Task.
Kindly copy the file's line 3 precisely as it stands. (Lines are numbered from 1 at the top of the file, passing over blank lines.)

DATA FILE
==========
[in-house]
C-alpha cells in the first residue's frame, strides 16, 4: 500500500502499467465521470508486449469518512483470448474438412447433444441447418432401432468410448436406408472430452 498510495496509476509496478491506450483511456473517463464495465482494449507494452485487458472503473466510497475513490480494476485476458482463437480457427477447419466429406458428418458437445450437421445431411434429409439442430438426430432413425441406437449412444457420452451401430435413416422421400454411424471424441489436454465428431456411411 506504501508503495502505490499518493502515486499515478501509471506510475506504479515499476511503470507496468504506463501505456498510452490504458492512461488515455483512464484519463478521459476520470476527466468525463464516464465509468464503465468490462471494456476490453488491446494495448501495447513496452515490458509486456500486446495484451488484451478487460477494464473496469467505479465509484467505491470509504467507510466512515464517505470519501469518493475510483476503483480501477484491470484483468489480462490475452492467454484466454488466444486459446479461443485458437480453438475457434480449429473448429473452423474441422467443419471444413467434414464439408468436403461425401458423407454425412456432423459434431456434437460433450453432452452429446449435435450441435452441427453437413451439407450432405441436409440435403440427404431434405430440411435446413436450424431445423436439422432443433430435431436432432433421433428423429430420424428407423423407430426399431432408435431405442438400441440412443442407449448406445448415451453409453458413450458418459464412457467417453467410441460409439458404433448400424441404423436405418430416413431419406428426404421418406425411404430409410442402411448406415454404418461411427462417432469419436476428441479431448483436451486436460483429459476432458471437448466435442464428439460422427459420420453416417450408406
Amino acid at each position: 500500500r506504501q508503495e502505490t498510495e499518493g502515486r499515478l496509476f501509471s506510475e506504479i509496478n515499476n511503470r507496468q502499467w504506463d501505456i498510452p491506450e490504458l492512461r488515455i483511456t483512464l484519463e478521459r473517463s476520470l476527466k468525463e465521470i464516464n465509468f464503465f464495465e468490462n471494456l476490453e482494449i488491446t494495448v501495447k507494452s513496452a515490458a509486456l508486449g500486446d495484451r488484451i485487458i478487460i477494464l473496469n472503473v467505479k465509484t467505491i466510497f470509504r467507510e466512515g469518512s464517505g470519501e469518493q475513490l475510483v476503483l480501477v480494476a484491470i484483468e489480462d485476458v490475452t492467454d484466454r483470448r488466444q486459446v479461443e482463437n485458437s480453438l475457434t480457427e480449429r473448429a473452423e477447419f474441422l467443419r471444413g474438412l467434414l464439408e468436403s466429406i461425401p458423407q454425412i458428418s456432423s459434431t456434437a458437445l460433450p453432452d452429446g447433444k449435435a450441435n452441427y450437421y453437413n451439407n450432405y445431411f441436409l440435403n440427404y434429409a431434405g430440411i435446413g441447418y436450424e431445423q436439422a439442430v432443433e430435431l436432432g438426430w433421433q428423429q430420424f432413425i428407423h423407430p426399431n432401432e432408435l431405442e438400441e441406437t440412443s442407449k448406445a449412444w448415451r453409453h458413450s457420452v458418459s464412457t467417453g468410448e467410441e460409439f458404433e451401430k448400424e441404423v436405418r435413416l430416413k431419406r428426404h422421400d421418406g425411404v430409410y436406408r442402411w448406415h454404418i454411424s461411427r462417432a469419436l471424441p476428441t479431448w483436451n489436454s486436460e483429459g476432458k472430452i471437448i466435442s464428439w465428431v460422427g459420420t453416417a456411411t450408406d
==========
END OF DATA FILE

Amino acid at each position: 500500500r506504501q508503495e502505490t498510495e499518493g502515486r499515478l496509476f501509471s506510475e506504479i509496478n515499476n511503470r507496468q502499467w504506463d501505456i498510452p491506450e490504458l492512461r488515455i483511456t483512464l484519463e478521459r473517463s476520470l476527466k468525463e465521470i464516464n465509468f464503465f464495465e468490462n471494456l476490453e482494449i488491446t494495448v501495447k507494452s513496452a515490458a509486456l508486449g500486446d495484451r488484451i485487458i478487460i477494464l473496469n472503473v467505479k465509484t467505491i466510497f470509504r467507510e466512515g469518512s464517505g470519501e469518493q475513490l475510483v476503483l480501477v480494476a484491470i484483468e489480462d485476458v490475452t492467454d484466454r483470448r488466444q486459446v479461443e482463437n485458437s480453438l475457434t480457427e480449429r473448429a473452423e477447419f474441422l467443419r471444413g474438412l467434414l464439408e468436403s466429406i461425401p458423407q454425412i458428418s456432423s459434431t456434437a458437445l460433450p453432452d452429446g447433444k449435435a450441435n452441427y450437421y453437413n451439407n450432405y445431411f441436409l440435403n440427404y434429409a431434405g430440411i435446413g441447418y436450424e431445423q436439422a439442430v432443433e430435431l436432432g438426430w433421433q428423429q430420424f432413425i428407423h423407430p426399431n432401432e432408435l431405442e438400441e441406437t440412443s442407449k448406445a449412444w448415451r453409453h458413450s457420452v458418459s464412457t467417453g468410448e467410441e460409439f458404433e451401430k448400424e441404423v436405418r435413416l430416413k431419406r428426404h422421400d421418406g425411404v430409410y436406408r442402411w448406415h454404418i454411424s461411427r462417432a469419436l471424441p476428441t479431448w483436451n489436454s486436460e483429459g476432458k472430452i471437448i466435442s464428439w465428431v460422427g459420420t453416417a456411411t450408406d